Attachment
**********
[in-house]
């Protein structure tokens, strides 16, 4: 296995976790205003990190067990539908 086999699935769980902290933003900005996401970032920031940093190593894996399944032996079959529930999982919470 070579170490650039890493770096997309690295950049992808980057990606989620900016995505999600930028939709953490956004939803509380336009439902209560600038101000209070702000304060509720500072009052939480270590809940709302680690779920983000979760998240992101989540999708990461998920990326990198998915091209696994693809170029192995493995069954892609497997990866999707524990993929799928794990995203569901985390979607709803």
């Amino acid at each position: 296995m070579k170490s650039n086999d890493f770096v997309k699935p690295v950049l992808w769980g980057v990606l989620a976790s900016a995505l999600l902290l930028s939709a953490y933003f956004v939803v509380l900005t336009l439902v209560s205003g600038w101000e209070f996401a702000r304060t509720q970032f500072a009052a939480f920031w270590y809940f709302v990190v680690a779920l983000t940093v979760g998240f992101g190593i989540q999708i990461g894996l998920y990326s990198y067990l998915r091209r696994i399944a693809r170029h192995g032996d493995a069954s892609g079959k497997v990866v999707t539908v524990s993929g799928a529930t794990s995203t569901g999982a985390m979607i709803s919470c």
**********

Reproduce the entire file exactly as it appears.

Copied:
[in-house]
């Protein structure tokens, strides 16, 4: 296995976790205003990190067990539908 086999699935769980902290933003900005996401970032920031940093190593894996399944032996079959529930999982919470 070579170490650039890493770096997309690295950049992808980057990606989620900016995505999600930028939709953490956004939803509380336009439902209560600038101000209070702000304060509720500072009052939480270590809940709302680690779920983000979760998240992101989540999708990461998920990326990198998915091209696994693809170029192995493995069954892609497997990866999707524990993929799928794990995203569901985390979607709803």
């Amino acid at each position: 296995m070579k170490s650039n086999d890493f770096v997309k699935p690295v950049l992808w769980g980057v990606l989620a976790s900016a995505l999600l902290l930028s939709a953490y933003f956004v939803v509380l900005t336009l439902v209560s205003g600038w101000e209070f996401a702000r304060t509720q970032f500072a009052a939480f920031w270590y809940f709302v990190v680690a779920l983000t940093v979760g998240f992101g190593i989540q999708i990461g894996l998920y990326s990198y067990l998915r091209r696994i399944a693809r170029h192995g032996d493995a069954s892609g079959k497997v990866v999707t539908v524990s993929g799928a529930t794990s995203t569901g999982a985390m979607i709803s919470c």